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  • Ginny Talley

Service with a smile

A jack of all trades on the Charity Ride, Charles Smith completes his duties with a big smile and an even bigger heart for helping kids

Before there were ever any kids on campus at Victory Junction, Charity Rider Charles Smith knew it was going to be a special place. As part of the construction team that built the elaborate, race-themed campus for Victory Junction, Charles was moved by what he was helping to create – a place for children with chronic and serious medical conditions to experience magical camping experiences and activities in a medically-safe environment. “Boy, it sure would be nice having a job here and working at a place like this,” Charles expressed to his supervisor at the time, Tracy Hedrick. To which, Tracy most definitely agreed.


Once the construction was complete and Camp opened in 2004, Tracy put in an application to work there. However, he didn’t get hired. “We thought there went our dream of working at Victory Junction,” said Charles. But things took a turn for the better when Tracy received a phone call from Camp in 2006, asking him to be the Facilities Director at Victory Junction. Shortly after, Tracy brought Charles on board as the Maintenance Manager – overseeing all the maintenance needs required at the 84-acre campus. “Anything that breaks, I try to fix,” says Charles. “We do everything we can to fix issues in-house.”


Because he’s a maintenance manager, Charles isn’t heavily involved in the day-to-day camp programs for the kids at Victory Junction. But he gets to watch the fun they have every day and sometimes he has the opportunity to interact with them. “Say someone’s wheelchair breaks down or something needs repair in an activity setting, I’ll get to talk with the kids then,” says Charles. “It’s always fun seeing and visiting with the kids. They always want a ride on our utility carts, so every once in a while, we’ll let one or two hop in for spin and brighten their day.”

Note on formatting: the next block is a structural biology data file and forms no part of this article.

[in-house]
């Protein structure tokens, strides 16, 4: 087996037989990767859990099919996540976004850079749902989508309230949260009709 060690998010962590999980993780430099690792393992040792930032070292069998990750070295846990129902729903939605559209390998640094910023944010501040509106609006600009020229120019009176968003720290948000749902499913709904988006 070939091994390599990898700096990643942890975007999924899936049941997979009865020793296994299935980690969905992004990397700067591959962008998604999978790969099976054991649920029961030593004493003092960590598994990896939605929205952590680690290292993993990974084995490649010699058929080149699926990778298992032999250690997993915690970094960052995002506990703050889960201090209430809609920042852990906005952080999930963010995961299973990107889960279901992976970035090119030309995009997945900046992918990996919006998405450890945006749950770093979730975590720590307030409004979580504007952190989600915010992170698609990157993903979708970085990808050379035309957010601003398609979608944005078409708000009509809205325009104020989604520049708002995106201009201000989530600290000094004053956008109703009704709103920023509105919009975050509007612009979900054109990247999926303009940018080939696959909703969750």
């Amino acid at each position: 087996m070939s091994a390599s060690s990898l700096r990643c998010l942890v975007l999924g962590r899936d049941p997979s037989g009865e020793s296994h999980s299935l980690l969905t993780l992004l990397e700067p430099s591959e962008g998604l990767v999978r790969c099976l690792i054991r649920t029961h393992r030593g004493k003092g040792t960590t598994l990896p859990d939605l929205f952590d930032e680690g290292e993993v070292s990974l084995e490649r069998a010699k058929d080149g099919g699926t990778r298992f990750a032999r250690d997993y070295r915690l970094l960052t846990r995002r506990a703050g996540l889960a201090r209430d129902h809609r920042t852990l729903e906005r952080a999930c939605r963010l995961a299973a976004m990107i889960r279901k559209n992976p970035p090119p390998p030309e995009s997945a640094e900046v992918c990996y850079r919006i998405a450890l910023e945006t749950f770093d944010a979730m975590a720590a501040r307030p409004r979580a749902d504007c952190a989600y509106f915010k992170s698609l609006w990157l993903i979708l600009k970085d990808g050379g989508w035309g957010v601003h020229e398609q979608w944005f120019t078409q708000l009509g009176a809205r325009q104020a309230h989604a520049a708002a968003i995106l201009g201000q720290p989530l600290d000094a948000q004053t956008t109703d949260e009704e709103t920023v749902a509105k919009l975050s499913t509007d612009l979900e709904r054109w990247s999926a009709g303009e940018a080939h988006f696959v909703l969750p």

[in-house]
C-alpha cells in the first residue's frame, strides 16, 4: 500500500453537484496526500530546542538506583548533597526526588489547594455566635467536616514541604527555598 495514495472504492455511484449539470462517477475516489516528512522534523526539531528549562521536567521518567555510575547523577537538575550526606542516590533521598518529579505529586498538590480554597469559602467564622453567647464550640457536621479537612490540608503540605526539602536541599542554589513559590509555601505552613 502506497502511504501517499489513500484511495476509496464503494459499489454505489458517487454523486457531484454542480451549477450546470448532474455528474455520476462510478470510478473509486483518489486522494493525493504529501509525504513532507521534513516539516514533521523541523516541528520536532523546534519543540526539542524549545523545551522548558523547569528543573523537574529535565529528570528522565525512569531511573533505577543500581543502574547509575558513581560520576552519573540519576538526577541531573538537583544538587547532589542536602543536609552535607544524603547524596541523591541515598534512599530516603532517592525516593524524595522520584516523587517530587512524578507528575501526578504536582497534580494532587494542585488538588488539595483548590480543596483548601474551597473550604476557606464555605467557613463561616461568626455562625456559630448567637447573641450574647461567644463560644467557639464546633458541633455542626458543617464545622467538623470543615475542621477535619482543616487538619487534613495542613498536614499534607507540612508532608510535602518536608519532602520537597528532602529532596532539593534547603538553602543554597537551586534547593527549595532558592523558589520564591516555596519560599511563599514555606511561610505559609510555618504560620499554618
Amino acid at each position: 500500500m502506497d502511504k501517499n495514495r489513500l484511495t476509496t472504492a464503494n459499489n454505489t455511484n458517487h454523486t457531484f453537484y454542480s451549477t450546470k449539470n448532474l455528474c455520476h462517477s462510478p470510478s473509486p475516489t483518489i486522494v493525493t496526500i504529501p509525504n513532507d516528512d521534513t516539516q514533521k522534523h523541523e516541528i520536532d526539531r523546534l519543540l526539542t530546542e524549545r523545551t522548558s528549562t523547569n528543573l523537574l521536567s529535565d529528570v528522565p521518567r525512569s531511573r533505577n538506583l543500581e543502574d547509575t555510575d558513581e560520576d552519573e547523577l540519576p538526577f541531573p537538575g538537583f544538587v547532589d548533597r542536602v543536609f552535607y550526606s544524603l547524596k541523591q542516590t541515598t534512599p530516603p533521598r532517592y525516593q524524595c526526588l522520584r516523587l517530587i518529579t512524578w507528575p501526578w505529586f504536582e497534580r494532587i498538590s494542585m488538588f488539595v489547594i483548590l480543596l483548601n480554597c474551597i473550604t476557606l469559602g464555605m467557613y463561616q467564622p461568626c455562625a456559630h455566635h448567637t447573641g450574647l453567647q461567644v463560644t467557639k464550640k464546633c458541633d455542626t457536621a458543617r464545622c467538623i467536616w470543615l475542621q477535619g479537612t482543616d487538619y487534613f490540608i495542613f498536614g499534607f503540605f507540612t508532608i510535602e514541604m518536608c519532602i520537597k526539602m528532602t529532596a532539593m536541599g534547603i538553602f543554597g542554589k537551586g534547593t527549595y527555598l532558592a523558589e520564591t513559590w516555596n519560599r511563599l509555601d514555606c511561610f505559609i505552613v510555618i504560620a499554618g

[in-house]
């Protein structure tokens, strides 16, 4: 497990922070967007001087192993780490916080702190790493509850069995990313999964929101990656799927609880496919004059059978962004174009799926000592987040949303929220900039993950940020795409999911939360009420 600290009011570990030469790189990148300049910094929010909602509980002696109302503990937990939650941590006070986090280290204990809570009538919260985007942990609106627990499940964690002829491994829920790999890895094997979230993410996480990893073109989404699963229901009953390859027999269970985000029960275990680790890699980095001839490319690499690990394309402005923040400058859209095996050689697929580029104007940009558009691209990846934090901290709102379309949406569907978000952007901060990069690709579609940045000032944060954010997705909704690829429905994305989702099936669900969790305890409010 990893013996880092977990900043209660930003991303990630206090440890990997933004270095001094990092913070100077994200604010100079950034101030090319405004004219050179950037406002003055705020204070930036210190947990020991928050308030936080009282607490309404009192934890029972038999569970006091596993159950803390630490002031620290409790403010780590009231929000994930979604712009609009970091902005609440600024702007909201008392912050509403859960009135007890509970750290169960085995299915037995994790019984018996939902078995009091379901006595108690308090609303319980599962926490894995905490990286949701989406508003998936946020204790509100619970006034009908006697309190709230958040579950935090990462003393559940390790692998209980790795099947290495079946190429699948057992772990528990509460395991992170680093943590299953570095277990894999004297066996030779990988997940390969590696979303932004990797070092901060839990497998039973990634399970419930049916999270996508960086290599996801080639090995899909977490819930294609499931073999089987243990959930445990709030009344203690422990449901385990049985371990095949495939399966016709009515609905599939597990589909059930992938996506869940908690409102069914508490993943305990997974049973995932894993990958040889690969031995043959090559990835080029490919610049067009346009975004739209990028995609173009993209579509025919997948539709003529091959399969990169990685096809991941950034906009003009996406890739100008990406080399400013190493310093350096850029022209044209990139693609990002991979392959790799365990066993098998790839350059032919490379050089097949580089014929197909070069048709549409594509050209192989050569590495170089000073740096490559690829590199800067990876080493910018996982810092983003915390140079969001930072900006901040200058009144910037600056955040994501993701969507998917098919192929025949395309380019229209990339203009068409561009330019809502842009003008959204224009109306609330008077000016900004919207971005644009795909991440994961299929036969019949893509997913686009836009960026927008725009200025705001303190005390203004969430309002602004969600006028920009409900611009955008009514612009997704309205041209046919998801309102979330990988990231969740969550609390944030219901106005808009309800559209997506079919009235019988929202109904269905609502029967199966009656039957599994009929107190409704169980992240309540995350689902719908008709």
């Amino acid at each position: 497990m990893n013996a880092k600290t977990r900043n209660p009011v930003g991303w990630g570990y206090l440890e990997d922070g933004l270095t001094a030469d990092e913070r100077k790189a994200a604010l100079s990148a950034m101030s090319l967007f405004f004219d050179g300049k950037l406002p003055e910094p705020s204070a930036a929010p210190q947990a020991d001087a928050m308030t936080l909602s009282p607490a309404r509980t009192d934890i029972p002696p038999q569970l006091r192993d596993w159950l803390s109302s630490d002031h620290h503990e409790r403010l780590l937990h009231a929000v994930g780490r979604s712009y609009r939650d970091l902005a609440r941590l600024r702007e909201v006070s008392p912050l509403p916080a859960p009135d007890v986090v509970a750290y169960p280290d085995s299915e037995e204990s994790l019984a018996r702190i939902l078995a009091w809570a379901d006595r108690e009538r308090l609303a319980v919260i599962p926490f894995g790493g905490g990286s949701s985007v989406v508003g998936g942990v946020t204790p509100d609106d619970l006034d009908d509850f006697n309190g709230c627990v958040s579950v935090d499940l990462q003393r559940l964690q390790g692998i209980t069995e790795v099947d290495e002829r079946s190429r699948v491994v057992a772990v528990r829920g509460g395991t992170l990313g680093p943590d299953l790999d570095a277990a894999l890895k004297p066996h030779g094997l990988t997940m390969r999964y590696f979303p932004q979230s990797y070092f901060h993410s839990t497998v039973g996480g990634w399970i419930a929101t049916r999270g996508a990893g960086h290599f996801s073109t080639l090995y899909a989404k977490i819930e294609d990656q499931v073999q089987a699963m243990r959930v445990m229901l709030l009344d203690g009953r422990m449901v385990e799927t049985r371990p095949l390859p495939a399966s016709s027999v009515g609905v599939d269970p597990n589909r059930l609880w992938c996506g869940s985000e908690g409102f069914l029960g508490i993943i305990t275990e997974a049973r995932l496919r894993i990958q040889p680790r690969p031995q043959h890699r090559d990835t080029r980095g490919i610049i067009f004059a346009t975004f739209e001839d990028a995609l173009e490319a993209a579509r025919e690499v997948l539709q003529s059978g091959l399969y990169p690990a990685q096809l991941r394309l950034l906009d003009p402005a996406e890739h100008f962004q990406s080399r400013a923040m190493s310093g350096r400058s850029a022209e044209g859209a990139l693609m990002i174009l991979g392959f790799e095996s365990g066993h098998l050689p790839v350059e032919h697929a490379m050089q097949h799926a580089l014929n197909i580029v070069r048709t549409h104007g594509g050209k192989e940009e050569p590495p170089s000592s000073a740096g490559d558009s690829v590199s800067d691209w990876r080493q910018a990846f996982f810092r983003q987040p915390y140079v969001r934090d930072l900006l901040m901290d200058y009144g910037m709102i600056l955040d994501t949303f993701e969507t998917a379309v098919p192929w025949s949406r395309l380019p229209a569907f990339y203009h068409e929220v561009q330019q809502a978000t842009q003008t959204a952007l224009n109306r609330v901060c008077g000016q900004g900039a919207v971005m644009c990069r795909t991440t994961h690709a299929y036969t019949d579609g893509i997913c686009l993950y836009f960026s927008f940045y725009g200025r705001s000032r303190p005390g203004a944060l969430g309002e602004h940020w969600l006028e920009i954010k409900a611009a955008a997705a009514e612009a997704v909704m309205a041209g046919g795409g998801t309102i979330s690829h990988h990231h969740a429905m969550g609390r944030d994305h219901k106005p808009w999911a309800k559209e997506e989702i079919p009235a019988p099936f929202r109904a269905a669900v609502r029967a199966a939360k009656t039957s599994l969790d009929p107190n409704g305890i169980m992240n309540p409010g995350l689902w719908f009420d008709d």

But he always tries to catch the kids on “Stage Day” when he can during each week of camp at Victory Junction. Stage Day is like a talent show, except no one is competing. Everyone just has fun dancing, singing, etc. “They get to do whatever they want to do on stage and it’s so cool to see their confidence,” says Charles.


Similarly, Charles gets to feel like a kid at Camp each year when he goes on the Ride. In 2011, Charles was asked to help on the Kyle Petty Charity Ride Across America Team for the first time. He’s been back every year since. “On my first Ride, I was just amazed at how they found all the places that we visited and the roads we took,” said Charles. “Like how did they find all these nooks and crannies and all these back roads? I thought it was so cool.”

Every year, Charles dedicates more than three weeks of his time to help with the Ride. He leaves a week prior to everyone else to drive one of the Ride’s trucks, hauling supplies and equipment to the Ride’s starting location. Then, he unloads and organizes the supplies once he arrives. During the Ride, he has two very important jobs: driving the Charity Ride Pace Car, which leads the entire Ride, and selling merchandise at each pit stop along the route. After the Ride ends, Charles packs up remaining equipment and drives everything back to North Carolina. In addition to these tasks, Charles acts as a representative for Victory Junction and regularly pitches in wherever help is needed, and he does it all with a huge smile plastered across his face.

“I guess you could say that representing Victory Junction on the Ride means a lot because I’m able to give back to Camp – a place that’s given me so much,” says Charles. “That’s the way I look at it.” Some people might say Charles’s role on the Ride is just a job, but Charles really doesn’t think of it that way. “I feel like a kid coming to Camp when it’s time for me to go on the Charity Ride,” he says. “I’m going to a place I’ve never been before in my life, seeing different things and interacting with new people. So, it’s very similar to the kids who come to camp at Victory Junction.”


If you’ve ever met Charles, then his positive outlook should come as no surprise to you. He’s never not wearing his million-dollar smile, and in any conversation, he never has anything negative to say. He puts his positive attitude first in any situation, especially at work at Victory Junction. “I love everything about my job. I just love working,” says Charles. “People might find that hard to believe, but it’s the truth.”


Q+A with Charles Smith:


1. What do you look forward to most about the Ride each year?

“Seeing Morgan and Ginny. That’s the truth. They work so hard during the year and not everyone sees that. And I love getting to be a part of helping them bring everything together before, during and after the Ride.”


2. What is your favorite thing about the Ride?

“I probably wouldn’t be able to go to these places if it wasn’t for the Ride. It’s not that I couldn’t go on a trip outside of the Ride, but I would never be able to find or know about half the places that we go to because they’re so off the beaten path. It’s unreal.”

3. How would you describe the people on the Ride?

“Everybody on the Ride is one big family. It’s like brothers and sisters and mamas and papas. That’s what it’s like.”


4. If you could describe the kids at Victory Junction in one word, what would it be?

“They’re just awesome. They really are.”